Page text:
By BosNewsLife Middle East Service
CAIRO, EGYPT (BosNewsLife)-- Tensions remained high in southern Egypt on Saturday, September 21, after two government employees were reportedly killed for refusing to pay a Muslim tax inflicted on Christians by members of the Muslim Brotherhood group of ousted President Mohamed Morsi.
Local Christians said Muslim militants fired bullets at the house of Emad Damian, 50, while he was at home with his cousin Medhat Damian, 37, in the village of Sahel Selim in Assuit Province.
Both men died in the September 12 attack. Two days before the shooting, Emad reportedly received a phone call from Ashraf Ahmed Mohammed Khalajah, described by villagers as "a Muslim gang leader and registered criminal."
Ashraf, whose name was publicly identified, allegedly demanded 10,000 Egyptian pounds (about $1,450) for weapons, threatening to kill Emad if he did not pay.
Though Emad informed police and requested protection, "no action was taken," according to Christian rights activists. Police could not immediately be reached for comment. "Both of the victims leave behind grieving wives and children," said Voice Of the Martyrs Canada (VOMC), an advocacy group.
The violence came amid reports that the Muslim Brotherhood and its supporters have began forcing the roughly 15,000 Christian Copts of Dalga village in Egypt's Minya province to pay the 'Jizya tax', as the Muslim tax is known, to guarantee their "protection."
Charges can range anywhere from 200 to 500 Egyptian pounds daily, exorbitant amounts for many of these villagers, Christians said. In some cases, families who could not pay the tax were reportedly attacked in the area.
That was also he case in the city of Minya where churches, orphanages, and essentially any building that had anything to do with Christianity were burned to the ground in major anti-Christian attacks linked to the Muslim Brotherhood.
Villagers said that after their church was torched, a neighbor relayed an anonymous threat to Said Botros Attallah and his wife Sahar Atteya Saadallah: Pay 500 Egyptian pounds, or their house would be burned down – with them inside.
Amid the latest threats human rights lawyer Samir Lamei Sakr, who already saw his home burned down in the village of Delja, in Minya province, fled to Cairo with his extended family. He told The Christian Science Monitor paper that mobs had attacked their houses, and killed his cousin, dragging his body through the streets behind a vehicle.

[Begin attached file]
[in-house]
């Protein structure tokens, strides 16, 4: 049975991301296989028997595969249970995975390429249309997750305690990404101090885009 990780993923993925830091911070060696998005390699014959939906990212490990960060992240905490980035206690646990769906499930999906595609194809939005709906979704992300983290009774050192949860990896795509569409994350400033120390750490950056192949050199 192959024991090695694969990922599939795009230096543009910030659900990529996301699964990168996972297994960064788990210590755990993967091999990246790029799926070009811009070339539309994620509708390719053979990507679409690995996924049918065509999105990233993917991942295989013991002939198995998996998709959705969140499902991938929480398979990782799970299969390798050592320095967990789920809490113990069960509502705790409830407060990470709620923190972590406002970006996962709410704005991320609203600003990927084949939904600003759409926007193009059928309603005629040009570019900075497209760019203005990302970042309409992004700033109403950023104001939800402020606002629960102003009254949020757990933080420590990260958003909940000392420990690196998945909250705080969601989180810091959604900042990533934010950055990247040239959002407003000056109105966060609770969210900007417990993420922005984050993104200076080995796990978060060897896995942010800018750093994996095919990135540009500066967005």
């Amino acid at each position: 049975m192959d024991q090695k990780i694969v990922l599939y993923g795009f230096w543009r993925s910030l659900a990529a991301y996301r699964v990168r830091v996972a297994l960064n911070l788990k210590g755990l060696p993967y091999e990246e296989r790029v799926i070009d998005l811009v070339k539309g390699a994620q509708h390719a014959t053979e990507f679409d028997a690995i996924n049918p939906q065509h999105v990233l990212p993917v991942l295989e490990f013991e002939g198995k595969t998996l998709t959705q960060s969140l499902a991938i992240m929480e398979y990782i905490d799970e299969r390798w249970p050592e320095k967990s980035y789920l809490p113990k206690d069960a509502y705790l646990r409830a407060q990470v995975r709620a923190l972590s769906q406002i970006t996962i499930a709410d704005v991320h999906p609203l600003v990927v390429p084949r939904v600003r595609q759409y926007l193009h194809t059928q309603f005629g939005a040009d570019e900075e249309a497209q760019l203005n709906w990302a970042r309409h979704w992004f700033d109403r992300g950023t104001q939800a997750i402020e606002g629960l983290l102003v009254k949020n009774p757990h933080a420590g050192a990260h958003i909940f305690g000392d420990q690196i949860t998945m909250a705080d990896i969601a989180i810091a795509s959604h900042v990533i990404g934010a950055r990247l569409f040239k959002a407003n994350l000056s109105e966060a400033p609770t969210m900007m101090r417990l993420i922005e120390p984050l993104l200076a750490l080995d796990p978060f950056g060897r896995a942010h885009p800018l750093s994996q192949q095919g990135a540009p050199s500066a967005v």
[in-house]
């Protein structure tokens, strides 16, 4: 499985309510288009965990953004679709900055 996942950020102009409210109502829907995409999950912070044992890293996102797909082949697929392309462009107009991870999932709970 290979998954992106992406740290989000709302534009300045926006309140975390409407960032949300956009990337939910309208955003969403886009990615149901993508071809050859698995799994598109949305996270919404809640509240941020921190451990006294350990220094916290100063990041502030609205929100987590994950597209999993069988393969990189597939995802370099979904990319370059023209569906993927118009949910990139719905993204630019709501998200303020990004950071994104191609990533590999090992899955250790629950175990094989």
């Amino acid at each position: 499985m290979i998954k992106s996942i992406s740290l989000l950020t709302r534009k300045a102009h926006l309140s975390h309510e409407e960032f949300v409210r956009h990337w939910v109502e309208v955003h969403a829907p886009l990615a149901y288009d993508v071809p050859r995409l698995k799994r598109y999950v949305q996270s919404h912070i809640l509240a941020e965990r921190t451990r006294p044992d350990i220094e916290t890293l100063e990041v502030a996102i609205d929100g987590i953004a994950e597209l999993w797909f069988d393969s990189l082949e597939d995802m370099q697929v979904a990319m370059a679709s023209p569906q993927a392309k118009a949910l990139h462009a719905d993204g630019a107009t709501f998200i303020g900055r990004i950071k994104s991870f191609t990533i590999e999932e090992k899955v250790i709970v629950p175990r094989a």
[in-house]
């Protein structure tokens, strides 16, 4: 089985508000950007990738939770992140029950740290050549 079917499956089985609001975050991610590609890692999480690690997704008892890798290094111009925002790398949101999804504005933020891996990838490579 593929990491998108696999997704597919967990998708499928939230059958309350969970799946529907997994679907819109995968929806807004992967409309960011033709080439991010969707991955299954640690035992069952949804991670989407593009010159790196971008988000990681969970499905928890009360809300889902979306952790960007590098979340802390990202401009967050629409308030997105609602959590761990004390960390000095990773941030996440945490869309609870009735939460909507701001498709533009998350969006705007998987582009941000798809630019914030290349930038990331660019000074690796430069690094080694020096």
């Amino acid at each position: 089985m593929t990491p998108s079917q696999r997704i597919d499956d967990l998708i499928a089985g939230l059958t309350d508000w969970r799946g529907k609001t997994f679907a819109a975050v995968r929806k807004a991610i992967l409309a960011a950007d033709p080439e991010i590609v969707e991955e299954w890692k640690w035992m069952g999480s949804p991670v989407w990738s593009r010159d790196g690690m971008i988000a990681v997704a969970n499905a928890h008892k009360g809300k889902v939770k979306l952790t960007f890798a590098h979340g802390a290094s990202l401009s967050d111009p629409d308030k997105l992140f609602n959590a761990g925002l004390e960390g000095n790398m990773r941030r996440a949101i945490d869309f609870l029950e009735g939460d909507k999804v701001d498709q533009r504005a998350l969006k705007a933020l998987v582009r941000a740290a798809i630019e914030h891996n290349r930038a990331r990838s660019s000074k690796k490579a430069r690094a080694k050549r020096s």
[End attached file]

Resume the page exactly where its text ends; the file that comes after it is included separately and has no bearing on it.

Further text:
"Numerous Christian activists have spoken out against the Jizya tax which, according to Islamic law, is to be applied to "conquered non-Muslims," commented VOMC.
Since the ousting of President Mohammed Morsi, Muslim Brotherhood mobs have been forcing Christians to pay this tax, allegedly to safeguard them from any violence and vandalism being directed toward their homes and businesses, activists said. The attacks are also seen as a revenge for the ouster of Morsi, a move many Christians allegedly supported amid concerns over his Islamic views, commentators said.
VOMC said it had urged its supporters to pray for Christians who lost their loved ones in the tax conflict and for those demanding payments that they will meet "Holy Spirit's conviction" and end the practice. Copts, as most Christians are known in Egypt, comprise roughly 10 percent of the heavily Muslim population of 83 million people, according to several estimates, though many have fled the recent violence.
Reports of the tax came shortly after police detained the Muslim Brotherhood's main English-speaking spokesman, Gehad el-Haddad, along with other senior members of the group, for "inciting violence".
Gehad is the son of Essam el-Haddad, a senior foreign policy aide to Morsi. The father has reportedly been held in an undisclosed military facility with Morsi since the military ousted him in a July coup.
(BosNewsLife, the first truly independent news agency covering persecuted Christians, is 'Breaking the News for Compassionate Professionals' since 2004).
Help BosNewsLife to be the voice of the voiceless. Click here for a subscription.